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    17. I'm glad Christos Tsiolkas exists - he's a writer who sets out to tackle big themes: class, race, competition and sexuality. The Slap was very successful at wrestling with these big topics while drawing a set of fascinating (if largely horrible) characters. Barracuda tries the same thing with a slightly narrower focus, centering on Danny Kelly a young, working class swimmer whose talent transports him into a privileged world (fancy high school, elite sports squads) and whose failures (both sport [...]

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    18. This isn't The Slap, but it's certainly an equally emblematic novel for our times. Barracuda tells the story of Danny Kelly - it is focused so brightly on him as a teenager - rather than the ensemble cast of The Slap. However, Tsiolkas' writing is such a slow-burning, irrepressible thing that the focus on one character actually makes this book better, more impressive, than the previous one. It's not all an easy read, though. I struggled in the beginning to care about Danny, but that's the point, [...]

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    19. This book was just like Tsiolkas' other books. It was a sort-of-not-really coming of age story with the usual bad language, descriptions that will make you cringe, sex (especially gay sex) and an element of Greek heritage and language. That's not a bad thing at all though, that's what I expect when I read one of his books. Though, some people will find it hard to read if they are sensitive to words like the 'c' word and detailed descriptions of late night masturbation and many sexual fantasies o [...]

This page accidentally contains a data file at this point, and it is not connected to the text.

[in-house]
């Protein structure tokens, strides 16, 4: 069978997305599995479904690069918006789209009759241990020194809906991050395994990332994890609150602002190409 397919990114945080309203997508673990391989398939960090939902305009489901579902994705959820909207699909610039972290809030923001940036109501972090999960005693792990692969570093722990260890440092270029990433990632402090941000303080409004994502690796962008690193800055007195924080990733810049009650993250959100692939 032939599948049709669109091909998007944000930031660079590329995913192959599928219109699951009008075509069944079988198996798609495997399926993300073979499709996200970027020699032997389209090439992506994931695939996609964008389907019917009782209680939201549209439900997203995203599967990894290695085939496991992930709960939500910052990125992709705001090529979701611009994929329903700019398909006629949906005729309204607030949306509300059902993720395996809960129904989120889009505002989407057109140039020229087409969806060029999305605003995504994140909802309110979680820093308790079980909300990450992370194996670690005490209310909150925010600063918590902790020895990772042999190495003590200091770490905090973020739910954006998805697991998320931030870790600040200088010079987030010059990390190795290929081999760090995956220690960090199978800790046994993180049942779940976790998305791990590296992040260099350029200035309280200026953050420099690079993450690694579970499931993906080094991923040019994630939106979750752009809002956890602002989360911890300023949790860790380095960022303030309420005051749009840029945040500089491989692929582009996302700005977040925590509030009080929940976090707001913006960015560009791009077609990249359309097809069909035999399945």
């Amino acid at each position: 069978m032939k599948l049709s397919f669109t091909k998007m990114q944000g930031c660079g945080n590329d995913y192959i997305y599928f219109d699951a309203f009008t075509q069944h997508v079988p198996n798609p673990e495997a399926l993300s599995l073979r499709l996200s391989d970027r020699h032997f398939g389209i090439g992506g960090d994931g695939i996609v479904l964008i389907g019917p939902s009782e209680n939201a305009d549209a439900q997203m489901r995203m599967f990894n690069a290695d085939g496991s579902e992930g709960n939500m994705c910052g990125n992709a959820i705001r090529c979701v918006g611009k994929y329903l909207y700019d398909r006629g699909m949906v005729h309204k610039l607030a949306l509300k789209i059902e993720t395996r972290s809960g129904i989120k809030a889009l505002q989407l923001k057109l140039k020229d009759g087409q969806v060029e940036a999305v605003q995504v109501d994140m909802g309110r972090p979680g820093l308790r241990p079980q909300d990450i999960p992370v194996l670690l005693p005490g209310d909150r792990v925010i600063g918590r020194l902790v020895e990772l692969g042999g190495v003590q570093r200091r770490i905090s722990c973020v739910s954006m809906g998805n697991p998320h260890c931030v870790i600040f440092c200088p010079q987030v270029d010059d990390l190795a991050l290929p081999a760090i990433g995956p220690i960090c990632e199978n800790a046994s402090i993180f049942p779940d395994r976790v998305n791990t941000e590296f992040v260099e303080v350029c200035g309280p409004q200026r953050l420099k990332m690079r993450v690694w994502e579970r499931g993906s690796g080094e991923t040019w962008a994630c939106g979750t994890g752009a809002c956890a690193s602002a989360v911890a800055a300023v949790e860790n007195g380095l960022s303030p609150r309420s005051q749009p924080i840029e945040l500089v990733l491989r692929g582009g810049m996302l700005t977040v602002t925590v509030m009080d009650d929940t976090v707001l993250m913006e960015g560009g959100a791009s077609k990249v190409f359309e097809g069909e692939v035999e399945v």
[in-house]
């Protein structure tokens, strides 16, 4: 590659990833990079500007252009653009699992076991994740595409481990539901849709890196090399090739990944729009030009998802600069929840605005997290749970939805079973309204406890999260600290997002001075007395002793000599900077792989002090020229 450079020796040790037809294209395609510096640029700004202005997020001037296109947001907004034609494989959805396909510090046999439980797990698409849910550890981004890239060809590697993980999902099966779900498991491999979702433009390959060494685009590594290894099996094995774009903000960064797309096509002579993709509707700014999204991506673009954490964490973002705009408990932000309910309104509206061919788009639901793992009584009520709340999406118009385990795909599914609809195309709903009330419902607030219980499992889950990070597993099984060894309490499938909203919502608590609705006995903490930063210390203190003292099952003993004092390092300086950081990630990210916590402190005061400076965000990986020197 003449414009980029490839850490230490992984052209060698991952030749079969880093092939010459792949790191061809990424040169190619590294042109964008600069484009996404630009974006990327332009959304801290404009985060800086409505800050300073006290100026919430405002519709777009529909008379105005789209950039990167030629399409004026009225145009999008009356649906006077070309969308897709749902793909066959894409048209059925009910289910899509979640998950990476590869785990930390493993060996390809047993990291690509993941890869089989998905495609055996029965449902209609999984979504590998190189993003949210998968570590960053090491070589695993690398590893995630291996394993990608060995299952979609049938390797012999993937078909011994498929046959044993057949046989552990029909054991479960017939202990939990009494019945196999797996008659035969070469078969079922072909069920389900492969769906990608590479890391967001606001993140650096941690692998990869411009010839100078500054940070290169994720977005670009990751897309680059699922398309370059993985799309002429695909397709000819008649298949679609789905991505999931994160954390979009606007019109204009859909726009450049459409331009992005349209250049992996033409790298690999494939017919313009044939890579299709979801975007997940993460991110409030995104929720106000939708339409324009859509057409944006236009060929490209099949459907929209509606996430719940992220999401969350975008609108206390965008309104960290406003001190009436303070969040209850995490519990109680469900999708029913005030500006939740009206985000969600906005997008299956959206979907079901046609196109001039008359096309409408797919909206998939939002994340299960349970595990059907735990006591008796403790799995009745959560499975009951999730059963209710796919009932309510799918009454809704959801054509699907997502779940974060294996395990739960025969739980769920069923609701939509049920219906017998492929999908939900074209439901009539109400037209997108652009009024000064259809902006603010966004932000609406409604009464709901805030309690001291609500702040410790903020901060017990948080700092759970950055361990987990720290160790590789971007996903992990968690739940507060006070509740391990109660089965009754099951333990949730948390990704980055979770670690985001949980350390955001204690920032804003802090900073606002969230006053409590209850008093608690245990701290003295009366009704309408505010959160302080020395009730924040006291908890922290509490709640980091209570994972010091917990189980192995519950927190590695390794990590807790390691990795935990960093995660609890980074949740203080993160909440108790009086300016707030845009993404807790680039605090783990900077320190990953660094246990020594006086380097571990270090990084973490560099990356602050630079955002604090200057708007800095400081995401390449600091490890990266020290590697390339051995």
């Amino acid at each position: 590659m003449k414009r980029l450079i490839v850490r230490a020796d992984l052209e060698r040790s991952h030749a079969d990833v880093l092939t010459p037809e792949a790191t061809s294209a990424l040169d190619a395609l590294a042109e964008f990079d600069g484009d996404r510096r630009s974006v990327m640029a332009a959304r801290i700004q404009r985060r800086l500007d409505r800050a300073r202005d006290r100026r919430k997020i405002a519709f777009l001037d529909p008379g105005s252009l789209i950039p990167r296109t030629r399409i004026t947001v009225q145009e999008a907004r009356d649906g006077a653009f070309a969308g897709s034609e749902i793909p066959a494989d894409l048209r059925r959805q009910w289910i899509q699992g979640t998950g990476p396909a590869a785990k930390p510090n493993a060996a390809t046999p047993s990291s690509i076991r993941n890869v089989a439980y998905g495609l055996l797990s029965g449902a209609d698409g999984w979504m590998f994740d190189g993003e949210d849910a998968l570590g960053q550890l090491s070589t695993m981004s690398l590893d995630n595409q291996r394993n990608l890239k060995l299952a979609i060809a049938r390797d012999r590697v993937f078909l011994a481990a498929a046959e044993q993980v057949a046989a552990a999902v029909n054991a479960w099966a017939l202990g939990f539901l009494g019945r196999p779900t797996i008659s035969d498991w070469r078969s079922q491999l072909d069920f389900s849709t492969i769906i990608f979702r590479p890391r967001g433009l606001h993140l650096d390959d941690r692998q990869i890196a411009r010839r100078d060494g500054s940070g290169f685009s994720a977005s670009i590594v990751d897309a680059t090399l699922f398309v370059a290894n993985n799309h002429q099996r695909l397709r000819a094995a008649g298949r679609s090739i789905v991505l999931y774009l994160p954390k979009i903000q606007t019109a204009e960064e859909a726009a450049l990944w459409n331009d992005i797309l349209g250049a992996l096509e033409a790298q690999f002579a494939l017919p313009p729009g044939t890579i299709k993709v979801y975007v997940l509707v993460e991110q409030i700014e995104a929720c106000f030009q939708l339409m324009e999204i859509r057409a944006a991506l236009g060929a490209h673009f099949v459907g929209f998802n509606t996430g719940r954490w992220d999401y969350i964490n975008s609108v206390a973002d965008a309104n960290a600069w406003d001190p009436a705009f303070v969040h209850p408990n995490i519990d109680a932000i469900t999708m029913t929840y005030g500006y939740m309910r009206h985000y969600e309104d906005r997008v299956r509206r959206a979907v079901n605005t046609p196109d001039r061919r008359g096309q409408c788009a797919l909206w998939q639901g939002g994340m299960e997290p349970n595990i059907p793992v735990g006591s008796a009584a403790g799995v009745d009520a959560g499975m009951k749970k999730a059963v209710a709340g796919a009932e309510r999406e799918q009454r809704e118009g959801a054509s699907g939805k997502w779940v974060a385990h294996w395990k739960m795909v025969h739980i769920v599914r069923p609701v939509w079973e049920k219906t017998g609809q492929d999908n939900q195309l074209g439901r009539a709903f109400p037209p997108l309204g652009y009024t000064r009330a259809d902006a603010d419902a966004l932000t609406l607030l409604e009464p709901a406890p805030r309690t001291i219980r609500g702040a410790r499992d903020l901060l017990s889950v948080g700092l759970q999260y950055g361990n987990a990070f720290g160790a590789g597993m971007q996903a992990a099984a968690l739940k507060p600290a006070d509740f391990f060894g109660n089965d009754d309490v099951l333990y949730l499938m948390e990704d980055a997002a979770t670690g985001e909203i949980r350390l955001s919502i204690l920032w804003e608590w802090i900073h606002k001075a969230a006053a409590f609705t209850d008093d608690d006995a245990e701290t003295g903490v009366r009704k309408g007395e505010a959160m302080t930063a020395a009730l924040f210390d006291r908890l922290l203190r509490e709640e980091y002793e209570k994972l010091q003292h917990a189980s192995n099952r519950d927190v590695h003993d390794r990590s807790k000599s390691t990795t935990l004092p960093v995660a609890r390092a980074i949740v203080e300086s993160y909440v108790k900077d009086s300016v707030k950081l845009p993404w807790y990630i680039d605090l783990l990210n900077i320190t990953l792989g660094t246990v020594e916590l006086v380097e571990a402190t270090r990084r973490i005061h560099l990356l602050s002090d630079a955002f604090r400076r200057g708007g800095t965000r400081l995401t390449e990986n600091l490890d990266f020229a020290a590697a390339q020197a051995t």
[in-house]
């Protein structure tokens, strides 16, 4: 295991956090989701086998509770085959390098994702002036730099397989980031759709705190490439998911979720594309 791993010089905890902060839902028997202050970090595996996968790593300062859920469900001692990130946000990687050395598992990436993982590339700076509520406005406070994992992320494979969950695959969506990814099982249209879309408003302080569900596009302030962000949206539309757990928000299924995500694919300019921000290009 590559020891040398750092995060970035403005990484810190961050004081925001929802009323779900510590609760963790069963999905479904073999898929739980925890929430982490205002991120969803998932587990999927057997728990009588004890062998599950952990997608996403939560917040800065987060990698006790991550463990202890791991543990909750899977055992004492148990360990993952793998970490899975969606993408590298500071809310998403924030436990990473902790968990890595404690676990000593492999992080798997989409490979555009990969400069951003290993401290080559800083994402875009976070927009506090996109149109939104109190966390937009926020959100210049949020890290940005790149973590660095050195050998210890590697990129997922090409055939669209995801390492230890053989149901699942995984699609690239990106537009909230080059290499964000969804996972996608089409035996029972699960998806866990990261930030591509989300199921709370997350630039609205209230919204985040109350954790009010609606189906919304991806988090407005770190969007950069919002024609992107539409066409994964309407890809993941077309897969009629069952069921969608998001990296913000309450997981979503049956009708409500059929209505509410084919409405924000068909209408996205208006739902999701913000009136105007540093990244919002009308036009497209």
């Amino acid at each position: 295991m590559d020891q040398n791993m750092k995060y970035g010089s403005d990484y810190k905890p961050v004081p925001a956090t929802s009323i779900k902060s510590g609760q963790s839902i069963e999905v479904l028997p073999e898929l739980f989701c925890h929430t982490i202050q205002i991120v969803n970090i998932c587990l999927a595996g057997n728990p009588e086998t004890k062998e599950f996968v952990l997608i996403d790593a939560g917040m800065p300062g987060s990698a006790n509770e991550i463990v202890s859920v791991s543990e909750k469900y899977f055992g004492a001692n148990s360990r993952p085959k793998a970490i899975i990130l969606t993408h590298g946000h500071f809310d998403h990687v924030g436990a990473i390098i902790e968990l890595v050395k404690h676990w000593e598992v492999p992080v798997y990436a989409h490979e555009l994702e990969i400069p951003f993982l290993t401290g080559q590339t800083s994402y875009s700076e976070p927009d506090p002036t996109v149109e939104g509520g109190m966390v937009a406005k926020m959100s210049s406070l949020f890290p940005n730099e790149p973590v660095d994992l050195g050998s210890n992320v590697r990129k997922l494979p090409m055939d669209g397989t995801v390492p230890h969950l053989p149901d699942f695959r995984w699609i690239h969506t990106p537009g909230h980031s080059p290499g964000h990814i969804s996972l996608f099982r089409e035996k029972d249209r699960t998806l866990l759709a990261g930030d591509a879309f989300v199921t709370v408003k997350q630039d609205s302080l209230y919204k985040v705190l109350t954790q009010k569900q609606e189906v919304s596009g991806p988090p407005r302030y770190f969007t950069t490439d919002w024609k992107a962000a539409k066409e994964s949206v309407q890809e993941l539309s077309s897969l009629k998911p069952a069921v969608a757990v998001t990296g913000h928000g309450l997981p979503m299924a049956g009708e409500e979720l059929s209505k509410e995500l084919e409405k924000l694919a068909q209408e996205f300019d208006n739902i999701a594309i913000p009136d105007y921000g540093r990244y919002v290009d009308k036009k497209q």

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    20. First of all, I'm not going to compare this to The Slap, chiefly because I never finished The Slap. The writing was great, and it was extremely perceptive, but I just got to a point where I just couldn't bear to be in the same room with those godawful characters any longer. Strangely enough I think that this is where Tsiolkas's particular genius lies, that is in the way he really gets under your skin. I read Barracuda over the course of a week or two and while it was engaging, it wasn't - at lea [...]

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    21. This is one of those books that stays with you. And I confess, I cried often while reading it. Tsiolkas has an incredible ability of getting inside a character and his portrayal of Melbourne will be appreciated by anyone who lives or has lived here. I really worried about the protagonist, despite him being an unlikable teenage brat and Tsiolkas shines when he describes the breathtaking prowess of the swimmer. This novel has so many levels: it's about shame, failure, contemporary Australia and it [...]

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    22. After the succès de scandale of The Slap, it was always going to be a challenge for Tsiolkas to produce a worthy follow-up. While Barracuda might not have quite the raw power or virtuosic style of its predecessor, it expands on Tsiolkas’s perennial themes of race, class, sexuality and morality – questioning, in particular, how to be a good person when coping with the aftermath of violence. Had Salman Rushdie not already claimed them, one could imagine two titles serving perfectly here: Fury [...]

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    23. Very disappointed with this. The writing felt forced. THE SLAP was much, much better.